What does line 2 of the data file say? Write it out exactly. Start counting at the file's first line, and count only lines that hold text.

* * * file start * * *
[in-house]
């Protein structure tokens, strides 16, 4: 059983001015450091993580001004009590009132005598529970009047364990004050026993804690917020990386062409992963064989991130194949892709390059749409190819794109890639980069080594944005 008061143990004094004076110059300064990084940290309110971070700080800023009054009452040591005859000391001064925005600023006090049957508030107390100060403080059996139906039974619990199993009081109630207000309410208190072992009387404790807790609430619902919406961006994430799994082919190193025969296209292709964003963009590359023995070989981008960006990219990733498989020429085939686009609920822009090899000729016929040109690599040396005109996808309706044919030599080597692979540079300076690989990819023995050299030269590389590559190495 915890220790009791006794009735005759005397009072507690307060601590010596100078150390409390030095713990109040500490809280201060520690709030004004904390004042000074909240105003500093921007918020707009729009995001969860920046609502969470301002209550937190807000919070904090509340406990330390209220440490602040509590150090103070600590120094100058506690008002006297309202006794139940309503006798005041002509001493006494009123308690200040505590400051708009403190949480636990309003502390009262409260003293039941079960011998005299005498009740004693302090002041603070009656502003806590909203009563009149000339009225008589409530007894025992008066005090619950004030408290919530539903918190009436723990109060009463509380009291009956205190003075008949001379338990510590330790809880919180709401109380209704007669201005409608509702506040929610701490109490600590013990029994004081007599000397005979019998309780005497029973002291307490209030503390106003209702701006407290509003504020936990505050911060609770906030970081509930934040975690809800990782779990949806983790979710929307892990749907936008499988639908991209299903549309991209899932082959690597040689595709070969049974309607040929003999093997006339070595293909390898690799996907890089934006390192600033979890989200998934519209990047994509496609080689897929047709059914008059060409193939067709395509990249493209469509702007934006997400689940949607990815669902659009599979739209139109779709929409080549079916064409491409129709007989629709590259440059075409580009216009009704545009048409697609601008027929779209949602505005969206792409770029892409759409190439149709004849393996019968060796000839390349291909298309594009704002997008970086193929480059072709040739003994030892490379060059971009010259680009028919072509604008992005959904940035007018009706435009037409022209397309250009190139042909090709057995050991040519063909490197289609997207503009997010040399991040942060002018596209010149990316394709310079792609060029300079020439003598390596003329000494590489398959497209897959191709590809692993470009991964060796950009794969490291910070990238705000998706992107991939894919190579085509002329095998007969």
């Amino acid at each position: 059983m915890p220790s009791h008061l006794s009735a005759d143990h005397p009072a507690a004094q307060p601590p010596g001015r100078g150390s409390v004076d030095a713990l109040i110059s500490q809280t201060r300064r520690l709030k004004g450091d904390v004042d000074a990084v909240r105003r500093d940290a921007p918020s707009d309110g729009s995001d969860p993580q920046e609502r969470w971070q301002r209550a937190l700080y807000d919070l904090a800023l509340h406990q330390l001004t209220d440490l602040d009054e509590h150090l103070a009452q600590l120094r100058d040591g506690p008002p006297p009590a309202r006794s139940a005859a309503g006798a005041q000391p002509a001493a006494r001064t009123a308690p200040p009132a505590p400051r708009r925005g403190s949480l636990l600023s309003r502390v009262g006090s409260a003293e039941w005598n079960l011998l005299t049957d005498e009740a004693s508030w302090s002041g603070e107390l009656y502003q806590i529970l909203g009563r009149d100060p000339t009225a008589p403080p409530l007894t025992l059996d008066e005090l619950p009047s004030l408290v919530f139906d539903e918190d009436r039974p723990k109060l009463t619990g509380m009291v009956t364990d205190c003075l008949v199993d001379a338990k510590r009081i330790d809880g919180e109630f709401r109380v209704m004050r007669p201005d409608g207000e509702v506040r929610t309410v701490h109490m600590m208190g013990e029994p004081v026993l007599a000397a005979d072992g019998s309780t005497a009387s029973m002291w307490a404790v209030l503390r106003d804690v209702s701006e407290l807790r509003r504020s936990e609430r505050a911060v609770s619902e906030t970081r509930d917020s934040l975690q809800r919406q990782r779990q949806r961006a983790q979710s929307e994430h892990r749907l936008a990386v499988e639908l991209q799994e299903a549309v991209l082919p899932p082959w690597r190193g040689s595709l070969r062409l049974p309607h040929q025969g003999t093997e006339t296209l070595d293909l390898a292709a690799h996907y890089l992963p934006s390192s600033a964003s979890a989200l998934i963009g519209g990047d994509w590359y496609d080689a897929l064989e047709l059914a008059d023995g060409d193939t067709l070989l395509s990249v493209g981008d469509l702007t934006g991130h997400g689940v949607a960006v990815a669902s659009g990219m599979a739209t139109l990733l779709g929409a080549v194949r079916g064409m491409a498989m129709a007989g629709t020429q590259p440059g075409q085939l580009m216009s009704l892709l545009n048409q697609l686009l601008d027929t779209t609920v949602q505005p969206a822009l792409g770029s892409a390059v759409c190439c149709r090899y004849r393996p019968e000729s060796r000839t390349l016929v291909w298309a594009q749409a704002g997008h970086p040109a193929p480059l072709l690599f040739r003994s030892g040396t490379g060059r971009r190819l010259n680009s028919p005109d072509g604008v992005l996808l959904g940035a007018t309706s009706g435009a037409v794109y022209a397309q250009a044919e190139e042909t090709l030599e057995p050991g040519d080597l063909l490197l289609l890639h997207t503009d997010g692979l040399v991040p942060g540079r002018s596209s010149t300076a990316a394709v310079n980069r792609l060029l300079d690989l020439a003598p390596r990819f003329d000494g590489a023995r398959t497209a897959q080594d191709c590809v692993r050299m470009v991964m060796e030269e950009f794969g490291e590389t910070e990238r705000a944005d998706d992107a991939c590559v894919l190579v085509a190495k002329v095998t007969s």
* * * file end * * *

């Protein structure tokens, strides 16, 4: 059983001015450091993580001004009590009132005598529970009047364990004050026993804690917020990386062409992963064989991130194949892709390059749409190819794109890639980069080594944005 008061143990004094004076110059300064990084940290309110971070700080800023009054009452040591005859000391001064925005600023006090049957508030107390100060403080059996139906039974619990199993009081109630207000309410208190072992009387404790807790609430619902919406961006994430799994082919190193025969296209292709964003963009590359023995070989981008960006990219990733498989020429085939686009609920822009090899000729016929040109690599040396005109996808309706044919030599080597692979540079300076690989990819023995050299030269590389590559190495 915890220790009791006794009735005759005397009072507690307060601590010596100078150390409390030095713990109040500490809280201060520690709030004004904390004042000074909240105003500093921007918020707009729009995001969860920046609502969470301002209550937190807000919070904090509340406990330390209220440490602040509590150090103070600590120094100058506690008002006297309202006794139940309503006798005041002509001493006494009123308690200040505590400051708009403190949480636990309003502390009262409260003293039941079960011998005299005498009740004693302090002041603070009656502003806590909203009563009149000339009225008589409530007894025992008066005090619950004030408290919530539903918190009436723990109060009463509380009291009956205190003075008949001379338990510590330790809880919180709401109380209704007669201005409608509702506040929610701490109490600590013990029994004081007599000397005979019998309780005497029973002291307490209030503390106003209702701006407290509003504020936990505050911060609770906030970081509930934040975690809800990782779990949806983790979710929307892990749907936008499988639908991209299903549309991209899932082959690597040689595709070969049974309607040929003999093997006339070595293909390898690799996907890089934006390192600033979890989200998934519209990047994509496609080689897929047709059914008059060409193939067709395509990249493209469509702007934006997400689940949607990815669902659009599979739209139109779709929409080549079916064409491409129709007989629709590259440059075409580009216009009704545009048409697609601008027929779209949602505005969206792409770029892409759409190439149709004849393996019968060796000839390349291909298309594009704002997008970086193929480059072709040739003994030892490379060059971009010259680009028919072509604008992005959904940035007018009706435009037409022209397309250009190139042909090709057995050991040519063909490197289609997207503009997010040399991040942060002018596209010149990316394709310079792609060029300079020439003598390596003329000494590489398959497209897959191709590809692993470009991964060796950009794969490291910070990238705000998706992107991939894919190579085509002329095998007969």